I loved this movie as a kid! I was one of the first people in line to go see The Spongebob Squarepants Movie. Not to mention I read the junior novel and played the video game. But this was my favorite scene by far because it has to do with the underlying message of the film: it’s alright to be yourself.
Spongebob spends the whole movie trying to prove to everyone that he’s not a kid, but by the film’s climax, he learns to accept that he is very much a kid in a man’s body. And he’s fine with that because he still managed to do everything a “kid” shouldn’t do. Then he proceeds to jam out to one of the coolest songs I had heard in my childhood.
The message rings true even today now that I’m grown up. With everything negative that comes with being an adult, it’s easy to end up being a Squidward. I’d rather be an optimistic goofball like Spongebob and enjoy my life than spend it being a Squidward! #GoofyGoober4Life
Help Wanted. Stephen’s Legend Begins
This was the episode that started it all: Help Wanted. Spongebob goes to get his dream job as a fry cook at the Krusty Krab (not something most people would want, but Spongebob made it look cool). Mr. Krabs and Squidward sent him on that wild goose chase, and then the infamous scene happens:
I wish I had a video of what happens next, but YouTube seems deadset on not letting that happen. But it was one of the coolest things I had ever seen in my life.
For nearly every fan of Spongebob out there, this is considered to be the best episode of the entire show. The finest moment of Stephen Hillenberg. It gave us so many jokes and funny moments: from the “dying animal” joke at the start, to the “kicking” incident, and of course, Patrick’s words of wisdom up above. Also, eager face:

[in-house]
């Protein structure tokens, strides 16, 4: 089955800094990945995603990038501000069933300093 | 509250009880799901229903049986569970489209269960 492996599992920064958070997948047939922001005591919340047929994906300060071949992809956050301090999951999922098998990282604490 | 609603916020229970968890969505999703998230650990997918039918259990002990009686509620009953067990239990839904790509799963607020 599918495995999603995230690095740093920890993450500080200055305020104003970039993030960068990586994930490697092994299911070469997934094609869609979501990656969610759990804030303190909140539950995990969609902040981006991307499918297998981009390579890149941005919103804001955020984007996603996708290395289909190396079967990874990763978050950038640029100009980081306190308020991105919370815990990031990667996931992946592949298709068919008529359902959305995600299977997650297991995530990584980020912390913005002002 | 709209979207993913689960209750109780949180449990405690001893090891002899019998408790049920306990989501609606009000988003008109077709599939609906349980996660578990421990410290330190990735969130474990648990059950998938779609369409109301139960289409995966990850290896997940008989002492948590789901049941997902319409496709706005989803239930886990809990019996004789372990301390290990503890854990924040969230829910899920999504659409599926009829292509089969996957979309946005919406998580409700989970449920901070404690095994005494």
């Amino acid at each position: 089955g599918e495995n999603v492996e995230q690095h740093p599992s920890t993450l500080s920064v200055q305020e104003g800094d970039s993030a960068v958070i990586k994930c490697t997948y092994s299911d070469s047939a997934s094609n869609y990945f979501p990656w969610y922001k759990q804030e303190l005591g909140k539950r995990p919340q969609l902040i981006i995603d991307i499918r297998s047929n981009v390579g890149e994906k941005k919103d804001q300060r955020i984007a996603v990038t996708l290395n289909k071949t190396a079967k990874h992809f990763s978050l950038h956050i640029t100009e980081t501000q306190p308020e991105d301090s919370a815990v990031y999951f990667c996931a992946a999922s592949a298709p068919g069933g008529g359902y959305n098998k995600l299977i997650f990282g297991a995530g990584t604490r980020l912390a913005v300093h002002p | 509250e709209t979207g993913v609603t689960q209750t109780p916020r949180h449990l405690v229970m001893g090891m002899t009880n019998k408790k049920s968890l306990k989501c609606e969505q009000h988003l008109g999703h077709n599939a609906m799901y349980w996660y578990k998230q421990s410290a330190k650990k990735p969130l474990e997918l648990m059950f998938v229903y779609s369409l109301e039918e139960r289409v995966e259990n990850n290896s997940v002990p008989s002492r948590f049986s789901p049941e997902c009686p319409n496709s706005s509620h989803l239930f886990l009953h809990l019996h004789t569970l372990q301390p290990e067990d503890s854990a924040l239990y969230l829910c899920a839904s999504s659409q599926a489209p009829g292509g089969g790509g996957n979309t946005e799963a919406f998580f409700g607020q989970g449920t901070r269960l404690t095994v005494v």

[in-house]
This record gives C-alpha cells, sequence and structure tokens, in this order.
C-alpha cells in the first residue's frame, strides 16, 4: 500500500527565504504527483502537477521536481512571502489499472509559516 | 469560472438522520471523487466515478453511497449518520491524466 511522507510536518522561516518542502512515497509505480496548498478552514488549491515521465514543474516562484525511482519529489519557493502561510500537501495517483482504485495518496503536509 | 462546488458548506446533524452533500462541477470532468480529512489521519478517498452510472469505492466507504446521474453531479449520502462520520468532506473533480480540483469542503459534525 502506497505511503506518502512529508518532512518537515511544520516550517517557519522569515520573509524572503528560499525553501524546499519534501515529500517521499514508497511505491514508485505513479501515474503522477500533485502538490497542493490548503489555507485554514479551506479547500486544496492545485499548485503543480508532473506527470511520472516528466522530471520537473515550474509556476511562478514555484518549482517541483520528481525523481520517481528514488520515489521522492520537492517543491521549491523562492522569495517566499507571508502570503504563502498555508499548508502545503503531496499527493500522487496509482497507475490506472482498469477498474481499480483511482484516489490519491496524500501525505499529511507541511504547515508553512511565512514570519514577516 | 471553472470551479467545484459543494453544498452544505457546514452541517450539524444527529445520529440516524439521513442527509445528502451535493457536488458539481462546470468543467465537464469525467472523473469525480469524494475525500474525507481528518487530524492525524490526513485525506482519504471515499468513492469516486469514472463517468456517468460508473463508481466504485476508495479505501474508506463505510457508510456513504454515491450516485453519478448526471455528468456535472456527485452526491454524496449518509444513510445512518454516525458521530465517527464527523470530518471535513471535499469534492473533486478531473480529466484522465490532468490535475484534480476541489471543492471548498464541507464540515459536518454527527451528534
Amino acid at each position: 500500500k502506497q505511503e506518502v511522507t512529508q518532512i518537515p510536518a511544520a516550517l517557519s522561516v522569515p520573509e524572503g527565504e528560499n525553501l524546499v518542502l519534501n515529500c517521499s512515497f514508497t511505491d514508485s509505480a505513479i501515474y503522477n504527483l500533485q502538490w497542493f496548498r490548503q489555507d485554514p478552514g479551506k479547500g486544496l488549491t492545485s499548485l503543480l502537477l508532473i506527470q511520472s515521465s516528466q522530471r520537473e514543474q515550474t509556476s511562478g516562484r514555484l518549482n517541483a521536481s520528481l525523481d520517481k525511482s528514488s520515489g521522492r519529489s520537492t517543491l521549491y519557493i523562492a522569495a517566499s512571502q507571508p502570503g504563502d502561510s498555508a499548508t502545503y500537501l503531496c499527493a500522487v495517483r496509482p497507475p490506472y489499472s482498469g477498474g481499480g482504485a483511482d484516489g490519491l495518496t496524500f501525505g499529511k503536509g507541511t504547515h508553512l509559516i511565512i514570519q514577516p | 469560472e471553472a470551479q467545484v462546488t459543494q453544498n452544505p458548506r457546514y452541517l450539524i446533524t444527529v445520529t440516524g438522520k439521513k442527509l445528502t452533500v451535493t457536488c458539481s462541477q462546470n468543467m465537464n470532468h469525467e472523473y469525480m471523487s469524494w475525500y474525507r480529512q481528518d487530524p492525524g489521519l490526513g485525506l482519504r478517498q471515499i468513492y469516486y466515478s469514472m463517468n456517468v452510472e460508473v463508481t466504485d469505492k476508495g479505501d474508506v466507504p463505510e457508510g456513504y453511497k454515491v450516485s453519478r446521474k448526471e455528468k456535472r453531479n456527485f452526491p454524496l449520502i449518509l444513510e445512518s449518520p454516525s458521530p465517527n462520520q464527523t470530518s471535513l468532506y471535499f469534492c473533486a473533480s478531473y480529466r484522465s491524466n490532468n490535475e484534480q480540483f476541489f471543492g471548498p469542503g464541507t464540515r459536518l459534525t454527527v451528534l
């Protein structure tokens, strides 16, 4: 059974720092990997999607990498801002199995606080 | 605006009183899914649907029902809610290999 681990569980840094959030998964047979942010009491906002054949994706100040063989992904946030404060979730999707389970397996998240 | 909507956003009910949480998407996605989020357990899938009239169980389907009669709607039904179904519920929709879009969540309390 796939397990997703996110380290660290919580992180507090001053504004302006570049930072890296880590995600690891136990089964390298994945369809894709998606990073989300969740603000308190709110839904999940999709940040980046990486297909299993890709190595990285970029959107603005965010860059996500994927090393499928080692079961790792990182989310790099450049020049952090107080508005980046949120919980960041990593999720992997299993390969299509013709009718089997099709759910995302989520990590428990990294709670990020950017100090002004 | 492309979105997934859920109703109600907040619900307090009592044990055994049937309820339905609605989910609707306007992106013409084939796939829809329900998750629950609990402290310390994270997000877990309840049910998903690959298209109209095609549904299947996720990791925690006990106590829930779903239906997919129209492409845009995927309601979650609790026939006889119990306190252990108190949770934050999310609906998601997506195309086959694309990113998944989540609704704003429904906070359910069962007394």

But that’s not why it’s the best. It’s the ending. It wouldn’t be a stretch to call it one of the greatest moments in cartoon history. IT’S THAT GOOD! I actually call it “Squidward’s Finest Hour”, because it is one of the few times that Squidward, or any of the other cast members, is able to be this successful. I read a tweet on Twitter yesterday from another fan, saying that they felt this moment perfectly encapsulates Spongebob’s rise to success: it was nervous and unsure of itself, but once it got going, everybody loved it, and everyone loved Stephen Hillenburg for giving it to us. Just look at how much love the clip of it got when someone posted it on Twitter. It’s clear that Spongebob meant a lot to my generation, and that a lot of us will miss Stephen Hillenburg and thank him for what he gave us.
What Stephen Hillenburg and so many others created nearly twenty years ago has become one of the greatest cartoons of all time, with a cast that’s right up there with the gods of cartoons like Mickey Mouse, Bugs Bunny, and the Simpsons. Decades from now when it’s all over, the fans of today are probably going to be sharing this with their grandchildren and scholars are gonna study it as an example of what cartoons can do for our culture. So, I’m only going to say this once: Stephen Hillenberg, THANK YOU FOR EVERYTHING!!!!!